How significant are those benefits, though? Bad publicity and international condemnations for Israel? Israeli leaders get denounced 20 times before breakfast. A lot of Europeans are always up for some rhetorical Israel-bashing, but how often do they really take action to improve life for Palestinians? A lot of people have died waiting for Western nations to react to outrages, both alleged or indisputable. The United States and Europe just watched so many people get killed in the Syrian civil war that they lost count of them, and that multi-year conflict created a refugee crisis so bad that it reached Europe, and they still intervened only minimally. Just what does Hamas think the rest of the world is willing to do to Israel?
Meanwhile, Over the Border in Israel . . .
I doubted it would happen, but put this down as a promise made and a promise kept: Today, the United States officially moved its embassy from Tel Aviv to Jerusalem. Or more specifically, embassy work started being done out of the old consulate building, and new signs were unveiled.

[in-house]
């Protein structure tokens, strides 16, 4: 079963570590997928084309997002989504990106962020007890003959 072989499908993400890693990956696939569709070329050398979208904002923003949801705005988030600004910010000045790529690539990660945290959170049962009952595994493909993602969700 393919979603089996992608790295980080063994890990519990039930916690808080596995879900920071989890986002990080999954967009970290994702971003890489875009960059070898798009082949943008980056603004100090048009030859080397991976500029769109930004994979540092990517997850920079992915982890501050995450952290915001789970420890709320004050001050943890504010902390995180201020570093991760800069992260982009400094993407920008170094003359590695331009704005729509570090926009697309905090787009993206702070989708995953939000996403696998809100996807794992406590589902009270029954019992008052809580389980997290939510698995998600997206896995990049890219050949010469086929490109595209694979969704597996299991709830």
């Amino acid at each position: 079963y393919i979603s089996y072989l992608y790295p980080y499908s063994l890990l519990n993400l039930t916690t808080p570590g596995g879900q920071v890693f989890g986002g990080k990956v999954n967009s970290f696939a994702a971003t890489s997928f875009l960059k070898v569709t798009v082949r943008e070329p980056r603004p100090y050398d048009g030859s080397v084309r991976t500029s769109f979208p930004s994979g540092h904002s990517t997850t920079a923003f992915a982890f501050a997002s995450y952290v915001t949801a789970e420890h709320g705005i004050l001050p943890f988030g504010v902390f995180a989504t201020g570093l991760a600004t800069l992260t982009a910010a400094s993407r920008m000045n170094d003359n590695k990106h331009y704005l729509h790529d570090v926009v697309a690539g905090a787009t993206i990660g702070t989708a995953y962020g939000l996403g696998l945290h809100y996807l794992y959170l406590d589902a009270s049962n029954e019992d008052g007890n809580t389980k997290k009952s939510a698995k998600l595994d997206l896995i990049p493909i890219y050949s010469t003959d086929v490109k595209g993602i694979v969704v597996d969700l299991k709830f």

And the Israelis know how to appeal to President Trump’s ego:
The windy road leading up to the city was decorated with fluttering American and Israeli flags Monday as signs everywhere declared “Trump, Make Israel Great.” A popular soccer team even renamed itself: “Beitar Trump Jerusalem.”
The inauguration will take place at the site of the new embassy, which is really the existing consulate, just with a spanking new plaque. President Trump will not attend, but he planned to address the high-profile crowd, including his daughter Ivanka, son-in-law Jared Kushner and a host of political, religious and communal leaders, via live video linkup.
“A great day for Israel,” Trump wrote in a tweet.
At a celebratory breakfast in Jerusalem, Justice Minister Ayelet Shaked called Trump the “Churchill of the 21st century.”
“He has reversed Chamberlain’s policy of capitulation and teaches the world that “the landowner has returned,” said Shaked at an event attended by members of the visiting White House delegation, making a reference to Britain’s prewar prime minister, Neville Chamberlain.